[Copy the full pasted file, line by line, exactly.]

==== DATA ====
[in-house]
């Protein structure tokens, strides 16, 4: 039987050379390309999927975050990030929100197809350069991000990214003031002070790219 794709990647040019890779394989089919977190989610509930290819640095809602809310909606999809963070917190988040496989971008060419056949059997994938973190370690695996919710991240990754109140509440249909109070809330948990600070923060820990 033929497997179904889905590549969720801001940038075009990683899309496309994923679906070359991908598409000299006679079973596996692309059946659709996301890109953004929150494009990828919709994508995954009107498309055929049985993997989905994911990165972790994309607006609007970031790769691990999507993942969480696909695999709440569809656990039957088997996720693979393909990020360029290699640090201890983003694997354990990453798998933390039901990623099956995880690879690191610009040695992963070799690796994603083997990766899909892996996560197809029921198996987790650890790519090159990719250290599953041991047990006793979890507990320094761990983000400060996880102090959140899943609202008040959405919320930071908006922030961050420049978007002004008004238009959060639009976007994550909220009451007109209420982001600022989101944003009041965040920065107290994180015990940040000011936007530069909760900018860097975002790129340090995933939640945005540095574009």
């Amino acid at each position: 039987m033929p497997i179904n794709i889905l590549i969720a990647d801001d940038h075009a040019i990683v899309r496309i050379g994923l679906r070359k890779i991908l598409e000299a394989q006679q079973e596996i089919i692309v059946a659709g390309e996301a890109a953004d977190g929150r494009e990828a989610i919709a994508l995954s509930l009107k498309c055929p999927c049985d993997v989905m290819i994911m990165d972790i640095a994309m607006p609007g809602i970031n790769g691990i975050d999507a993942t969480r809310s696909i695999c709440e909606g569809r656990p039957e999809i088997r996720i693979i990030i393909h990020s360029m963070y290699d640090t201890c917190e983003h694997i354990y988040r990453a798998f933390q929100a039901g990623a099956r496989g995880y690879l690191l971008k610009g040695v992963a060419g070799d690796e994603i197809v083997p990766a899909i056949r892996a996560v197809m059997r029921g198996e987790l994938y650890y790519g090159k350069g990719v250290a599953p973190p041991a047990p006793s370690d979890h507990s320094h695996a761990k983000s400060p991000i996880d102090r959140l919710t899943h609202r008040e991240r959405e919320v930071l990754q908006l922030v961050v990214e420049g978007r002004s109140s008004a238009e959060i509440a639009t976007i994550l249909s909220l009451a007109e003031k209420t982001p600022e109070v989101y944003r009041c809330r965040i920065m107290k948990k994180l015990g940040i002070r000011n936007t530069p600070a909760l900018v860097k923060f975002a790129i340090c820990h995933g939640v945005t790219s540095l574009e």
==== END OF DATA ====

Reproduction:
[in-house]
């Protein structure tokens, strides 16, 4: 039987050379390309999927975050990030929100197809350069991000990214003031002070790219 794709990647040019890779394989089919977190989610509930290819640095809602809310909606999809963070917190988040496989971008060419056949059997994938973190370690695996919710991240990754109140509440249909109070809330948990600070923060820990 033929497997179904889905590549969720801001940038075009990683899309496309994923679906070359991908598409000299006679079973596996692309059946659709996301890109953004929150494009990828919709994508995954009107498309055929049985993997989905994911990165972790994309607006609007970031790769691990999507993942969480696909695999709440569809656990039957088997996720693979393909990020360029290699640090201890983003694997354990990453798998933390039901990623099956995880690879690191610009040695992963070799690796994603083997990766899909892996996560197809029921198996987790650890790519090159990719250290599953041991047990006793979890507990320094761990983000400060996880102090959140899943609202008040959405919320930071908006922030961050420049978007002004008004238009959060639009976007994550909220009451007109209420982001600022989101944003009041965040920065107290994180015990940040000011936007530069909760900018860097975002790129340090995933939640945005540095574009």
């Amino acid at each position: 039987m033929p497997i179904n794709i889905l590549i969720a990647d801001d940038h075009a040019i990683v899309r496309i050379g994923l679906r070359k890779i991908l598409e000299a394989q006679q079973e596996i089919i692309v059946a659709g390309e996301a890109a953004d977190g929150r494009e990828a989610i919709a994508l995954s509930l009107k498309c055929p999927c049985d993997v989905m290819i994911m990165d972790i640095a994309m607006p609007g809602i970031n790769g691990i975050d999507a993942t969480r809310s696909i695999c709440e909606g569809r656990p039957e999809i088997r996720i693979i990030i393909h990020s360029m963070y290699d640090t201890c917190e983003h694997i354990y988040r990453a798998f933390q929100a039901g990623a099956r496989g995880y690879l690191l971008k610009g040695v992963a060419g070799d690796e994603i197809v083997p990766a899909i056949r892996a996560v197809m059997r029921g198996e987790l994938y650890y790519g090159k350069g990719v250290a599953p973190p041991a047990p006793s370690d979890h507990s320094h695996a761990k983000s400060p991000i996880d102090r959140l919710t899943h609202r008040e991240r959405e919320v930071l990754q908006l922030v961050v990214e420049g978007r002004s109140s008004a238009e959060i509440a639009t976007i994550l249909s909220l009451a007109e003031k209420t982001p600022e109070v989101y944003r009041c809330r965040i920065m107290k948990k994180l015990g940040i002070r000011n936007t530069p600070a909760l900018v860097k923060f975002a790129i340090c820990h995933g939640v945005t790219s540095l574009e």